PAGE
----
The classic rock band Boston is celebrating its 40th anniversary with a tour aptly named the 40th Anniversary Tour—and it’s getting good reviews. After opening night at Hard Rock Live at Seminole in Hollywood, Fla., Wendy Rhodes of the New Times Broward-Palm Beach wrote, “It’s hard to imagine how a live performance could mimic the technical perfection that the recordings notoriously took years to create, but they pulled it off.” Happy fans on social media are calling the show awesome, excellent and pure solid rock.
Forty years is a long time. Scholz, the band’s founder, who will turn 70 next year, exudes a youthful energy. He’s slim, lithe and still rocks a muscle shirt. On stage he doesn’t disappoint, squeezing a sonic version of “The Star-Spangled Banner” out of his Gibson guitar.
While social media posts on the tour are positive, for the most part, Boston did get some negative feedback when, in protest of North Carolina’s bathroom bill, House Bill 2, they cancelled dates in Charlotte, Greensboro and Raleigh. Scholz called HB2 an oppressive and discriminatory anti-LGBT law. He wrote on Facebook, “My sincere apologies to our fans who have already made arrangements to attend these shows. The removal of the shows from our schedule is a major disappointment. It has always been my wish to inspire people with Boston’s music. Hopefully the sacrifices we are all making here will inspire people to do the right thing in the future.”
In 2008, Mike Huckabee used “More Than a Feeling” while trying to gain the highest office in the nation and Scholz asked him to stop. According to Rolling Stone, Scholz wrote to the presidential contender: “By using my song, and my band’s name Boston, you have taken something of mine and used it to promote ideas to which I am opposed. In other words, I think I’ve been ripped off, dude!”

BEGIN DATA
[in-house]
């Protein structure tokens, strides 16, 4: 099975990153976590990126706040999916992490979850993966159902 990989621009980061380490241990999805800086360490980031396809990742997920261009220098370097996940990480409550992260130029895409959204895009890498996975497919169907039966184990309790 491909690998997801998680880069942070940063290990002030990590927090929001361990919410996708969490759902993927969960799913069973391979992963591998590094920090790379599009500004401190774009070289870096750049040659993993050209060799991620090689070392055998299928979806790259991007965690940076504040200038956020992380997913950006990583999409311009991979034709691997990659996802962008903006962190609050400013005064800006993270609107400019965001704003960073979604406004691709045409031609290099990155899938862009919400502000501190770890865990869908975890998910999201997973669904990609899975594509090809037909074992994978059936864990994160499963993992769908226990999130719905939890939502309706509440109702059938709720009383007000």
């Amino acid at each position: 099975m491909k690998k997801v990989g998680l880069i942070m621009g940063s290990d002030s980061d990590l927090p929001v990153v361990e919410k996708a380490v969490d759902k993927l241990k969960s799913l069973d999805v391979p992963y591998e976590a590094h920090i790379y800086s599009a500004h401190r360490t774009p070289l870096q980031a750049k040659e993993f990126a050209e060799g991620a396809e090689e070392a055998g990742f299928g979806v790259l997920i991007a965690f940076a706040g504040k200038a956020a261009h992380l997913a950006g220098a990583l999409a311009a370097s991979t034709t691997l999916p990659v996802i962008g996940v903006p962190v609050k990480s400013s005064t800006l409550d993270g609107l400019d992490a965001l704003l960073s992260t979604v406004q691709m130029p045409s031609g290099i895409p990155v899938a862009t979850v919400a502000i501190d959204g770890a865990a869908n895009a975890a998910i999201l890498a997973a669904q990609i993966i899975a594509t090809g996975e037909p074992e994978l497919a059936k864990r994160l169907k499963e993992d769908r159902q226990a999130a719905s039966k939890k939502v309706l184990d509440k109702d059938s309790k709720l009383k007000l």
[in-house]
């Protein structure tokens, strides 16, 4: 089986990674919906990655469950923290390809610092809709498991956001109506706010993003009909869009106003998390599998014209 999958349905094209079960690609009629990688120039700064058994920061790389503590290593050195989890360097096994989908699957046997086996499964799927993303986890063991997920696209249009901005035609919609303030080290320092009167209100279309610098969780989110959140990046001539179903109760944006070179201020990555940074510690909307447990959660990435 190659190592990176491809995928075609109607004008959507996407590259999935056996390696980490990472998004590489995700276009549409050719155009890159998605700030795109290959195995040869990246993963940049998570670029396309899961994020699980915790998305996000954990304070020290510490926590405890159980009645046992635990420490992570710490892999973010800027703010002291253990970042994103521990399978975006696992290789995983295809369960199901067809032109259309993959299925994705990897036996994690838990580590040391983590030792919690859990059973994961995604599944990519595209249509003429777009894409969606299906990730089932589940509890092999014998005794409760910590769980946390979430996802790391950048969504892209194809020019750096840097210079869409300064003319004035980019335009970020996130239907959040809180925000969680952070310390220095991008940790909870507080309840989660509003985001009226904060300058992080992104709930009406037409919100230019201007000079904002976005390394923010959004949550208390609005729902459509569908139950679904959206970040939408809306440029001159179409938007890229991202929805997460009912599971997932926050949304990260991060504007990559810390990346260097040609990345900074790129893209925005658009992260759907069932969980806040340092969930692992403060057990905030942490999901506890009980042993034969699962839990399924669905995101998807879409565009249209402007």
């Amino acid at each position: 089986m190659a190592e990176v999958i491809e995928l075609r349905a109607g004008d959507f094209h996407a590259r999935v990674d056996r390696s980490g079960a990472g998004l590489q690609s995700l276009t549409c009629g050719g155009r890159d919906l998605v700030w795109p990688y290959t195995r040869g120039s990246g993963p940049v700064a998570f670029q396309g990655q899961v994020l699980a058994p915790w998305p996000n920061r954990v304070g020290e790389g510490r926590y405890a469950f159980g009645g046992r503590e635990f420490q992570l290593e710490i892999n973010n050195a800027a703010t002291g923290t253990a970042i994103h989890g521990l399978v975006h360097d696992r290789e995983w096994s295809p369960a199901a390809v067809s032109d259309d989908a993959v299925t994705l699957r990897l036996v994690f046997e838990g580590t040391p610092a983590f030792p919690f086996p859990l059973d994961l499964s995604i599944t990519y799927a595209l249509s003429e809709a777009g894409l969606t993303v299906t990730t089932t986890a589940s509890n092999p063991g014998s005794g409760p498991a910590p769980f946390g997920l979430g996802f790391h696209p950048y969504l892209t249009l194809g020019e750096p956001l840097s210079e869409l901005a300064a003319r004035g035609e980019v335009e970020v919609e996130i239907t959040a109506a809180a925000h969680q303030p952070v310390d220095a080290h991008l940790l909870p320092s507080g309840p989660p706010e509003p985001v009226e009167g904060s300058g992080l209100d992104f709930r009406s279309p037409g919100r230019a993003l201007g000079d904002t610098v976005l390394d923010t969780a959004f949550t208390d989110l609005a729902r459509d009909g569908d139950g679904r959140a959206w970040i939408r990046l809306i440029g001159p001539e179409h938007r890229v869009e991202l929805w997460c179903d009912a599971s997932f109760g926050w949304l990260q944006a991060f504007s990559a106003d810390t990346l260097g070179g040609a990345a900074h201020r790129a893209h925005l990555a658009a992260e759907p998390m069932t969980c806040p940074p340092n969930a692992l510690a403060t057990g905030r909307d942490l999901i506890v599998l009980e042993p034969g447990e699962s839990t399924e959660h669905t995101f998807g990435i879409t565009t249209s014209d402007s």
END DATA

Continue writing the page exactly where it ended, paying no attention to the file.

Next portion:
Scholz, an MIT graduate, developed the Boston sound while he was a product design engineer at Polaroid, the high-tech company that created the instant photo. His favorite project was when he helped build a sound system for analog instant movies. “That’s where I learned how tape recording worked,” Scholz said in an interview on Nova.
Scholz built a recording studio in his basement and spent six years submitting his records to music companies, receiving a rejection every time. It was when he decided to give it just one more try that “More Than a Feeling” caught the attention of Epic Records and went on to sell 17 million copies. To this day Scholz still records his music in his basement studio.
“I never thought that I would be successful at it so I wasn’t like planning for…to have hit singles or anything like that. I was just sort of writing music the way I wanted to hear it. I was told that the music I was doing was not going to be a success back in the ’70s because disco music was the happening thing,” Scholz said in an interview on the Japanese television show, “Song to Soul.”
Boston will perform tonight at the Downtown Las Vegas Event Center in Las Vegas, and then after a couple of shows in California, will begin heading east and wrap up the celebratory tour with two nights, Aug. 14 and 15, at the Wang Theater in Boston, Mass.